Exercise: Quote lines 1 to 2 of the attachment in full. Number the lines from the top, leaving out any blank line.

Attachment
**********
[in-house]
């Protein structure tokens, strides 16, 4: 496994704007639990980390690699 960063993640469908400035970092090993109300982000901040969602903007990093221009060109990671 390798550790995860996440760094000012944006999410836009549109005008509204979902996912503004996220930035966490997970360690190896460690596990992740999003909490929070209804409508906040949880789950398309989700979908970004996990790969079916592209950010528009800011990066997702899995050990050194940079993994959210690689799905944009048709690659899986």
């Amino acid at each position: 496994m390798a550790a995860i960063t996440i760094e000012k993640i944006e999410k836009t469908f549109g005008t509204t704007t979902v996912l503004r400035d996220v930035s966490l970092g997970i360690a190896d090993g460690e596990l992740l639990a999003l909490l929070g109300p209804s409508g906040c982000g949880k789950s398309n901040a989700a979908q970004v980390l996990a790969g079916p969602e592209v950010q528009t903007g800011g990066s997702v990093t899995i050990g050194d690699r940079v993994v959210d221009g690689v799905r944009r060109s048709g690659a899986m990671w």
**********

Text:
[in-house]
């Protein structure tokens, strides 16, 4: 496994704007639990980390690699 960063993640469908400035970092090993109300982000901040969602903007990093221009060109990671 390798550790995860996440760094000012944006999410836009549109005008509204979902996912503004996220930035966490997970360690190896460690596990992740999003909490929070209804409508906040949880789950398309989700979908970004996990790969079916592209950010528009800011990066997702899995050990050194940079993994959210690689799905944009048709690659899986």